Just so she could bring his body home in 1993
By Raïssa Robles
My editor at South China Morning Post has given me permission to post my story below:
Marcos burial plans hit a snag
Imelda signed away any right to inter the late dictator in the Heroes’ Cemetery so she could bring his body home, where it lies in a glass casket
Raissa Robles in Manila
Jun 13, 2011
After 18 years of keeping his body in a refrigerated viewing coffin, the flamboyant widow of dictator Ferdinand Marcos is making plans finally to bury him.
However, efforts by Imelda Marcos to secure a presidential agreement that would allow burial at the nation’s famed Heroes Cemetery in suburban Manila appear set for failure after it emerged she signed away the right to such a burial in exchange for bringing his body back to the Philippines from Hawaii.
Investigations by the South China Morning Post (SEHK: 0583, announcements, news)discovered the existence of such an agreement, which has been confirmed by three people including former president Fidel Ramos, who was in power at the time of the agreement.
Ramos said Imelda Marcos had agreed “in writing” to waive not only a burial at the Heroes’ Cemetery but also state and full military honours for her husband.
Marcos was ousted in a 1986 “people power” revolt led by current President Benigno Aquino’s late mother, Corazon Aquino. Marcos died three years later in exile in Hawaii and his body was returned in 1993 to his northern hometown of Batac in Ilocos Norte province, where it has been displayed in the glass coffin and has become a tourist attraction.
In an interview with the South China Morning Post, Ramos confirmed there were “three preconditions” he had set in exchange for allowing the body’s return. Other confirmations were made by a former cabinet secretary and a person close to the Marcos family.
However, the presidential palace, which is mulling the family’s request, said it was not aware of such an agreement but would now take this information into consideration.
“President Ramos’ actions upon the return of the Marcos body will certainly be taken into account when the president makes his final decision,” communications strategy secretary Ricky Carandang said.
President Aquino asked Vice-President Jejomar Binay four months ago to study Marcos’ burial and recommend how the long-divisive issue could finally be settled. Aquino has refused to decide alone on the issue, saying he would naturally be biased.
Binay has recommended that Marcos be given “full military honours”, though that would most likely occur in Ilocos Norte instead of the Heroes’ Cemetery.
New attempts to bury the body of Marcos, who has lain in a refrigerated glass coffin for the past 18 years, has divided people in the Philippines.
His 14-year military rule was marked with torture and executions of tens of thousands and the theft of billions of US dollars.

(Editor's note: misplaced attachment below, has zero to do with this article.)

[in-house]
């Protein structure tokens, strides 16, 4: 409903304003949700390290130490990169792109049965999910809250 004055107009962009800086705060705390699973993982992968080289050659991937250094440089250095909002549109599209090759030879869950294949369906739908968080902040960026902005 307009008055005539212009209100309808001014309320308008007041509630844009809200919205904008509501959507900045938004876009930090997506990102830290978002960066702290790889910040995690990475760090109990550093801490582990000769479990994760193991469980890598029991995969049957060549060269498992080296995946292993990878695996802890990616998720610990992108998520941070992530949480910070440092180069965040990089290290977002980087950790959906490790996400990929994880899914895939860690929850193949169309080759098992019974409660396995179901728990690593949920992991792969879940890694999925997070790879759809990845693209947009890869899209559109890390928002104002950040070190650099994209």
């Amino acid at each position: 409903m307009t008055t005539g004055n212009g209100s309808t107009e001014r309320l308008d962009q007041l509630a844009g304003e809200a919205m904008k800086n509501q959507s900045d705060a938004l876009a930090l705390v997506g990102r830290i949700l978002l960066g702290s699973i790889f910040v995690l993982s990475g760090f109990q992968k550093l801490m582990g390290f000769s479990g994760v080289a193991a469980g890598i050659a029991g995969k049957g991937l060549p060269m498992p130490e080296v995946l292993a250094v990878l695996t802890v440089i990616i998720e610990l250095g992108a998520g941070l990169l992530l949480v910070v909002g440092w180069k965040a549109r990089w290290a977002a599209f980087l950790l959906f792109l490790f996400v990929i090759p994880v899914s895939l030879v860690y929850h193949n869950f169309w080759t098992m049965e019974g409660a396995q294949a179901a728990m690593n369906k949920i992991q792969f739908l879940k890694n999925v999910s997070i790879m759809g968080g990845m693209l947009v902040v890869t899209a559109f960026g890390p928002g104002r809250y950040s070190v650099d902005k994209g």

One of the people close to the family confirmed that Imelda Marcos had agreed to Ramos’ three preconditions because “his return was the most important thing and was a big thorn off our hearts”.
The person said that Ramos agreed to Marcos’ request because she had helped him gather support after winning the presidency by a slim margin. She was the first presidential candidate to concede to him and by running herself, she prevented businessman Eduardo Cojuangco from winning.
Ramos said three preconditions at the time included that Marcos’ body be transported directly to Ilocos, bypassing Manila.
Second, the Marcoses would waive state and full military honours and instead agreed to “honours befitting a major” (Marcos’ last army rank). Third, the body had to be buried immediately.
He said Imelda Marcos fulfilled the first precondition, but broke another by not burying the body
Ramos said he never pressed the family because “it was Imelda who decided to put Marcos in a mausoleum in a refrigerated state. As for what to do with the remains, the family has the absolute right.”
The Marcoses have tried but failed to get the two presidents who succeeded Ramos to agree to a hero’s burial. People close to the family said that Imelda revived plans for Marcos’ hero’s burial a year ago. That was the ex-dictator’s dying request, one of them said.
An epitaph for his grave has long been carved and is now stored at the old family residence. It reads: “For him, in order to maintain democracy and peace, he was willing to sacrifice even if it forced him to admit sins or crimes he did not commit.”
“There are [burial plans now) but we cannot yet divulge them,” a second person said.
Tomorrow, I will finish and upload the Part 2 I promised entitled:
PH gov’t bestowed Marcos’ body military honors in ’93 – Rafael Alunan
No need for anything more